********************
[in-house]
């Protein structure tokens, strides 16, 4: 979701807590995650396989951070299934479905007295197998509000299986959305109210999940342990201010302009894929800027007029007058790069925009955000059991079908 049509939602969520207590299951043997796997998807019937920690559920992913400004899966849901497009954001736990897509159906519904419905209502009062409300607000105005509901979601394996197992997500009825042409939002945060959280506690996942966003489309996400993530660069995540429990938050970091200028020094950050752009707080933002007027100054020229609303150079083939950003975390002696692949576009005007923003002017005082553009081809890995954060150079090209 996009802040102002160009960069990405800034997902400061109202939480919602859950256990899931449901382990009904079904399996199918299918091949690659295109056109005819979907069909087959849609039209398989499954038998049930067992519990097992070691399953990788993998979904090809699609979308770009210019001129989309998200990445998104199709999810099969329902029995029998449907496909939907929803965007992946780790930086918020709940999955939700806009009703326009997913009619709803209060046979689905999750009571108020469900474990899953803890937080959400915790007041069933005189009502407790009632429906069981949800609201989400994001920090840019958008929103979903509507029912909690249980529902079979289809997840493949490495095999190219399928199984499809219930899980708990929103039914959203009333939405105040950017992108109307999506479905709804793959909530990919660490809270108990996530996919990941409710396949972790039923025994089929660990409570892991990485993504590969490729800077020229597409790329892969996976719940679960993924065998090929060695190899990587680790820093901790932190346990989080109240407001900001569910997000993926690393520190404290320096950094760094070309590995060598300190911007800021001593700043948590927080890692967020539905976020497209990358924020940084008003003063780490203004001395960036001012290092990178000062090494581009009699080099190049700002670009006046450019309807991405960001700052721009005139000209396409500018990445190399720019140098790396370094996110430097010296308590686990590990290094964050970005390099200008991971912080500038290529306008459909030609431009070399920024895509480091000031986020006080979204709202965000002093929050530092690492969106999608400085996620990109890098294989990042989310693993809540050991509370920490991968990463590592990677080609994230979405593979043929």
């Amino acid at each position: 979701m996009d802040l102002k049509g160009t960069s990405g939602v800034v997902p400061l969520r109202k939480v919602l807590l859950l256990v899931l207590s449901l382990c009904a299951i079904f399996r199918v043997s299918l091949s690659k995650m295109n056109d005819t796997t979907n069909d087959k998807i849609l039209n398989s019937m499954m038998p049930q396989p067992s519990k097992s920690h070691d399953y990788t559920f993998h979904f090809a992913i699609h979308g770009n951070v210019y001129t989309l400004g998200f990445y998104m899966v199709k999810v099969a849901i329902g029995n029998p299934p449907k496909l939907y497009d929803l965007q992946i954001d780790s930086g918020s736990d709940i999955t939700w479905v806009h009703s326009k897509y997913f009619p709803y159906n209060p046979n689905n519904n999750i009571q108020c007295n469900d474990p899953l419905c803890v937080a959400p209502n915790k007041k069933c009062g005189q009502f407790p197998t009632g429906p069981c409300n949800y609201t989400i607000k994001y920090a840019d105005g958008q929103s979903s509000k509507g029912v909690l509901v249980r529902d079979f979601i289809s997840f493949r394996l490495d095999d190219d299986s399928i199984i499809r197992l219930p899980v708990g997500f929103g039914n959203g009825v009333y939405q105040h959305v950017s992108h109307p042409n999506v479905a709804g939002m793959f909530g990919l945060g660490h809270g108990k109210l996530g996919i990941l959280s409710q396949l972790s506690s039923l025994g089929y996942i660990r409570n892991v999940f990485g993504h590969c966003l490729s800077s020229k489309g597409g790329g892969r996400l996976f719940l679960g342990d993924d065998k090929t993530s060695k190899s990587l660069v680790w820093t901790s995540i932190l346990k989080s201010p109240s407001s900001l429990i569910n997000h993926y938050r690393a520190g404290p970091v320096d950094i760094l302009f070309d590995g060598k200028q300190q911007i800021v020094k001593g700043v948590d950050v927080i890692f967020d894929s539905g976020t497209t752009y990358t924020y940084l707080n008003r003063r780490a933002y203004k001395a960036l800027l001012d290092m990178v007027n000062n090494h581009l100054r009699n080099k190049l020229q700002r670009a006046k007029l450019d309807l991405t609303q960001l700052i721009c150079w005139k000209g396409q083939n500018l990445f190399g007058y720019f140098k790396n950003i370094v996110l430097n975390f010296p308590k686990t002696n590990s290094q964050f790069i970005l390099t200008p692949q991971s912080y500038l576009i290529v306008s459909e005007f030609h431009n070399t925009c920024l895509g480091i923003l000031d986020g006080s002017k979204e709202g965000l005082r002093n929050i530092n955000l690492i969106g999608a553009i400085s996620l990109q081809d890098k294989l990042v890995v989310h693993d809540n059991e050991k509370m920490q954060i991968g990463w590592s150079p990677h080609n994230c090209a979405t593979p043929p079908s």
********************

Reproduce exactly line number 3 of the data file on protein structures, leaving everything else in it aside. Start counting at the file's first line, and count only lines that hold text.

């Amino acid at each position: 979701m996009d802040l102002k049509g160009t960069s990405g939602v800034v997902p400061l969520r109202k939480v919602l807590l859950l256990v899931l207590s449901l382990c009904a299951i079904f399996r199918v043997s299918l091949s690659k995650m295109n056109d005819t796997t979907n069909d087959k998807i849609l039209n398989s019937m499954m038998p049930q396989p067992s519990k097992s920690h070691d399953y990788t559920f993998h979904f090809a992913i699609h979308g770009n951070v210019y001129t989309l400004g998200f990445y998104m899966v199709k999810v099969a849901i329902g029995n029998p299934p449907k496909l939907y497009d929803l965007q992946i954001d780790s930086g918020s736990d709940i999955t939700w479905v806009h009703s326009k897509y997913f009619p709803y159906n209060p046979n689905n519904n999750i009571q108020c007295n469900d474990p899953l419905c803890v937080a959400p209502n915790k007041k069933c009062g005189q009502f407790p197998t009632g429906p069981c409300n949800y609201t989400i607000k994001y920090a840019d105005g958008q929103s979903s509000k509507g029912v909690l509901v249980r529902d079979f979601i289809s997840f493949r394996l490495d095999d190219d299986s399928i199984i499809r197992l219930p899980v708990g997500f929103g039914n959203g009825v009333y939405q105040h959305v950017s992108h109307p042409n999506v479905a709804g939002m793959f909530g990919l945060g660490h809270g108990k109210l996530g996919i990941l959280s409710q396949l972790s506690s039923l025994g089929y996942i660990r409570n892991v999940f990485g993504h590969c966003l490729s800077s020229k489309g597409g790329g892969r996400l996976f719940l679960g342990d993924d065998k090929t993530s060695k190899s990587l660069v680790w820093t901790s995540i932190l346990k989080s201010p109240s407001s900001l429990i569910n997000h993926y938050r690393a520190g404290p970091v320096d950094i760094l302009f070309d590995g060598k200028q300190q911007i800021v020094k001593g700043v948590d950050v927080i890692f967020d894929s539905g976020t497209t752009y990358t924020y940084l707080n008003r003063r780490a933002y203004k001395a960036l800027l001012d290092m990178v007027n000062n090494h581009l100054r009699n080099k190049l020229q700002r670009a006046k007029l450019d309807l991405t609303q960001l700052i721009c150079w005139k000209g396409q083939n500018l990445f190399g007058y720019f140098k790396n950003i370094v996110l430097n975390f010296p308590k686990t002696n590990s290094q964050f790069i970005l390099t200008p692949q991971s912080y500038l576009i290529v306008s459909e005007f030609h431009n070399t925009c920024l895509g480091i923003l000031d986020g006080s002017k979204e709202g965000l005082r002093n929050i530092n955000l690492i969106g999608a553009i400085s996620l990109q081809d890098k294989l990042v890995v989310h693993d809540n059991e050991k509370m920490q954060i991968g990463w590592s150079p990677h080609n994230c090209a979405t593979p043929p079908s």